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Clemson romps over Oklahoma 37-17, plus 3 things to know from Tigers' win

The No. 1 Tigers are headed to the College Football Playoff Championship Game after a run-heavy win over Oklahoma.

Kim Klement-USA TODAY Sports

When it made Clemson the nation's top-ranked team, the College Football Playoff selection committee said it respected the Tigers' balance. That balance was on full display in Thursday's Playoff semifinal. A dominant second-half performance on both sides of the ball sent Clemson to the College Football Playoff Championship Game after a 37-17 Orange Bowl win over Oklahoma.

After a late second-quarter touchdown sent them to halftime down by a point, the Tigers rolled over Oklahoma in the second half. Clemson scored three touchdowns in their first five second-half possessions, all on series that went for 50 or more yards. When halfback Wayne Gallman dove into the end zone on the tenth play of the fourth quarter, the game was effectively over.

While Clemson was finding its stride, Oklahoma's offense sputtered. The Sooners were held scoreless in the second half, managing just 126 yards and turning the ball over twice. Just three Oklahoma possessions in the second half gained yardage. Clemson's offense might have scored 21 in the second half, but it only needed two. Its defense had comprehensively solved the Oklahoma offense.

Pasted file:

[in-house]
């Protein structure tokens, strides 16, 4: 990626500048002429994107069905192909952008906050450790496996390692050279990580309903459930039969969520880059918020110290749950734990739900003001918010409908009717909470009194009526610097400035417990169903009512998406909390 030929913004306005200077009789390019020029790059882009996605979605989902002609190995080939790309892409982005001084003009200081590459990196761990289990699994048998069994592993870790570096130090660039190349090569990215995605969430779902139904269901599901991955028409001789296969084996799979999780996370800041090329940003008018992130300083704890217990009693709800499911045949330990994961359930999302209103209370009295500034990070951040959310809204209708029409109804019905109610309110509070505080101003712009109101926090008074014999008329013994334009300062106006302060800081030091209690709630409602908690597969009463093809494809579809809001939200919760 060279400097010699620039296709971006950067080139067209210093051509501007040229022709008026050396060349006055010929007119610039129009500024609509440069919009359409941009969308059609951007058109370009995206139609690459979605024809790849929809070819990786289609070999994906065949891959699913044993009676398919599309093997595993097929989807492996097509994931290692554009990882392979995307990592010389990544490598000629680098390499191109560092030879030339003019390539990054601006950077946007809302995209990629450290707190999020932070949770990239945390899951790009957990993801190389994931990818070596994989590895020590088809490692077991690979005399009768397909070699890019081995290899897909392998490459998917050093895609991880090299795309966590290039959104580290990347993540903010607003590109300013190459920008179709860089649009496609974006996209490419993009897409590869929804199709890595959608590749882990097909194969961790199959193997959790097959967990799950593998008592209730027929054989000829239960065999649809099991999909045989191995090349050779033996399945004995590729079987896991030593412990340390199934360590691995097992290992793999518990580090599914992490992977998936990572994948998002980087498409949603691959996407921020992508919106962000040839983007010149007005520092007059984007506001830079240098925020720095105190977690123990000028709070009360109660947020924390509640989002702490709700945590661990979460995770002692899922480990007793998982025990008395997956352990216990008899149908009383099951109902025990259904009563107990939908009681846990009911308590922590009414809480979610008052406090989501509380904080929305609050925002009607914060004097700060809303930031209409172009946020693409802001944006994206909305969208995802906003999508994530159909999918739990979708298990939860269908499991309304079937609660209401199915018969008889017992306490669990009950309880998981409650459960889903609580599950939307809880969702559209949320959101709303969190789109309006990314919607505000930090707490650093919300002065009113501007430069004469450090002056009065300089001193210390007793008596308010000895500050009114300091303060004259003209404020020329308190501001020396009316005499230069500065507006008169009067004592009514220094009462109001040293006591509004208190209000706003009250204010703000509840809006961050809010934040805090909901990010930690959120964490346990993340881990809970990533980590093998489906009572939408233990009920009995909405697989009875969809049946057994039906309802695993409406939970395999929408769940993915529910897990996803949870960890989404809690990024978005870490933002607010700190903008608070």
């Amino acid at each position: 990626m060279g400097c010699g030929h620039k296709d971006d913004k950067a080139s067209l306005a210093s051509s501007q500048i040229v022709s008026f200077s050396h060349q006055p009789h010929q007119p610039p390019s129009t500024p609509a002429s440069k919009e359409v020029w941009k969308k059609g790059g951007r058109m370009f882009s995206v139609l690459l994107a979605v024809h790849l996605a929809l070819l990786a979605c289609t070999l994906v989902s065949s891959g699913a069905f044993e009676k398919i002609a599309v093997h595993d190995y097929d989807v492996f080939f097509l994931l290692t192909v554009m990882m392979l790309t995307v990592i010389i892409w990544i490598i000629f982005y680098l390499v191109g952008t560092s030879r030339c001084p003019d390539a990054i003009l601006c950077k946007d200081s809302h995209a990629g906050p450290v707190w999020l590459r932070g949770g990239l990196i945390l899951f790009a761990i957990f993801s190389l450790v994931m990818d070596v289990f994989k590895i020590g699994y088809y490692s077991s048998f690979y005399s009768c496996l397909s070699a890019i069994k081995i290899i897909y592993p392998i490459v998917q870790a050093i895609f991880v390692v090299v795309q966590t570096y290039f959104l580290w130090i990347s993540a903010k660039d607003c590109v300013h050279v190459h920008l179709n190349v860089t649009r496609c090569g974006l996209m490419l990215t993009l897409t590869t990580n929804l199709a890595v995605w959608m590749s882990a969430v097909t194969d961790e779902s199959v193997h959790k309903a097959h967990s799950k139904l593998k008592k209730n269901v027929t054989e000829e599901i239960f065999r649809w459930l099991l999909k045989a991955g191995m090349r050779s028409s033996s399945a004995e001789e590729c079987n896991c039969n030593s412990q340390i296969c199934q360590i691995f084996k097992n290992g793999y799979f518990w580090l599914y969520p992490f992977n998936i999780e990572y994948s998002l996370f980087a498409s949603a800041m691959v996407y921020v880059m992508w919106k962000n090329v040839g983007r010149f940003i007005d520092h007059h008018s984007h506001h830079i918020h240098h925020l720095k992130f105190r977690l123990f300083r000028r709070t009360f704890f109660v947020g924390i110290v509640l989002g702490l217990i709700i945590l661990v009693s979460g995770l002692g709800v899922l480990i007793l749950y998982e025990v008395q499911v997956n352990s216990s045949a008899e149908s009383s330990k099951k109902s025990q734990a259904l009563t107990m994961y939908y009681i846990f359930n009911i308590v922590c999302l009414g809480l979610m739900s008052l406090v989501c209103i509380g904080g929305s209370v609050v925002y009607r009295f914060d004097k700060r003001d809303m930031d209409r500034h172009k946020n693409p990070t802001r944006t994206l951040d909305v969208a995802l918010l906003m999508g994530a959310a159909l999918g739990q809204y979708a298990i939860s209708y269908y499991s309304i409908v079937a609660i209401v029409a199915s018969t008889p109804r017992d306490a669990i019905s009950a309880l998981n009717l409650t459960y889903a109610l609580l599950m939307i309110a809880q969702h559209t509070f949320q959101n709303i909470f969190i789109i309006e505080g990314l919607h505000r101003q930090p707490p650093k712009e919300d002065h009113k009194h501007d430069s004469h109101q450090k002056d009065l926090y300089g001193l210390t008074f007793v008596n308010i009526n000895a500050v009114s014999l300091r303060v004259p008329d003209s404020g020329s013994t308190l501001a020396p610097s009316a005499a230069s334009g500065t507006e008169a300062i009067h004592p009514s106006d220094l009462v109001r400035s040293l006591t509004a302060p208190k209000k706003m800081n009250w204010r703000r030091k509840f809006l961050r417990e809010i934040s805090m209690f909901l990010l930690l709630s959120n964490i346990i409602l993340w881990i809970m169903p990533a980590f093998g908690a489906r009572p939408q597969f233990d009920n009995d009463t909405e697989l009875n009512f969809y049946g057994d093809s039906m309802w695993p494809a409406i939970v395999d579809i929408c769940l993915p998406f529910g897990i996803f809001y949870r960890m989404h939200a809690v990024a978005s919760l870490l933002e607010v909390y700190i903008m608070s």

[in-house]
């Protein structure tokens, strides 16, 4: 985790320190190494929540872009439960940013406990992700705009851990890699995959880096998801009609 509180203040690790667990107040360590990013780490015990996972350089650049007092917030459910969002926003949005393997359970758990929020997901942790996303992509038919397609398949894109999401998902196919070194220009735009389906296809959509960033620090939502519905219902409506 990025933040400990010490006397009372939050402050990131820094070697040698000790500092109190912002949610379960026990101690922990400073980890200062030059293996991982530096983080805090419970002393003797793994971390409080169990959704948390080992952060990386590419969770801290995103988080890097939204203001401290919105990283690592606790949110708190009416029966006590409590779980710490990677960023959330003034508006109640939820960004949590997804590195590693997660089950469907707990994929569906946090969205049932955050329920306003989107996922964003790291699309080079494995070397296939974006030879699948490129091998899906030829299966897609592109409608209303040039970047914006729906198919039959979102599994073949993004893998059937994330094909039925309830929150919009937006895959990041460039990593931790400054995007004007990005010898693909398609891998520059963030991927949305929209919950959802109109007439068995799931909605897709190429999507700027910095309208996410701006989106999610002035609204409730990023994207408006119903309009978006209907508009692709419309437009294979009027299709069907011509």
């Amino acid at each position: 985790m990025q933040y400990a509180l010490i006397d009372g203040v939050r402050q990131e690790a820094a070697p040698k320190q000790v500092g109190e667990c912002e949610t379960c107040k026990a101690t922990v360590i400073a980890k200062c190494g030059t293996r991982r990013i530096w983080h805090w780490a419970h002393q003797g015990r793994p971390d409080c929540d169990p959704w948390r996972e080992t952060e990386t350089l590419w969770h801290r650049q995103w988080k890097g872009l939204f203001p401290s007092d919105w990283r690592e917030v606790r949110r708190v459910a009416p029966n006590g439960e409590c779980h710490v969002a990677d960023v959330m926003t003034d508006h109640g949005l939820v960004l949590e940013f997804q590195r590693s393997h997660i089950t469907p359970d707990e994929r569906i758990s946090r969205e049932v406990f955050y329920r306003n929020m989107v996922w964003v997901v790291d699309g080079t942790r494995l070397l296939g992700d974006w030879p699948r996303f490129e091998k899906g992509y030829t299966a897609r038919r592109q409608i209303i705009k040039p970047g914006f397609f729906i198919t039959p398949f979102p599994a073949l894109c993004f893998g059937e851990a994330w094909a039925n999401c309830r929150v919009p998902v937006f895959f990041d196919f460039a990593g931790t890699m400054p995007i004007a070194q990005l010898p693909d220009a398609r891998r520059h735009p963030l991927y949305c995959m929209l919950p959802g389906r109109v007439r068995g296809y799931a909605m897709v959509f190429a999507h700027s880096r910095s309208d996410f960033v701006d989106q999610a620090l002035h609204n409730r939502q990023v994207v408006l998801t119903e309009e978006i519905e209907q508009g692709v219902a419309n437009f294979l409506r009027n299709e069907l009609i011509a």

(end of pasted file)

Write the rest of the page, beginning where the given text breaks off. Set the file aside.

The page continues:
Three things to know

1. The Tiger can change its stripes. Clemson had been one of the nation's most balanced offensive teams all season, passing for 289 yards per game while rushing for 222. But the Tigers are not balanced for its own sake; Dabo Swinney will take what the opponent gives him. On Thursday evening, that was rushing yards. Clemson set a program record for rushing yards in a bowl game with 312 on the ground. Deshaun Watson, the Heisman Trophy finalist who had been increasingly effective on the ground during the second half of the season, ran for a career high 145 yards, and his ability to freeze the defense with the threat of running helped open the passing game. Gallman, one of the nation's most underrated halfbacks, added 150 of his own, scoring two touchdowns in the process. Watson only completed 16 of 30 pass attempts, but with a ground game like that, it didn't much matter.

2. The Sooners forgot the boomer. As good as the adaptive Clemson offense was, it was the Tigers' second-half defense that punched the program's ticket to the College Football Playoff Championship Game. Clemson held Oklahoma to 378 yards, well below its 543-yard season average, and forced Baker Mayfield to throw two interceptions for just the second time this season. Most importantly, Clemson shut down Oklahoma's running game. The Sooners had not been held below 200 rushing yards in their last seven games. Clemson held them to 67.

3. The Playoff is not for the weak. Ohio State coach Urban Meyer once said that he would need 110 scholarship players to have played one more game after last year's College Football Playoff finale. The Orange Bowl proved just how tough it can be. Clemson defensive end Shaq Lawson was knocked out with a knee injury early in Thursday's game. Oklahoma lost its top two halfbacks to injuries; with their third-stringer academically ineligible, the Sooners were forced to tape up Samaje Perine's injured ankle and send him back into the game (Perine reinjured the ankle soon after returning). Clemson won't be 100 percent going into the Championship game, but at this point in the season, nobody is.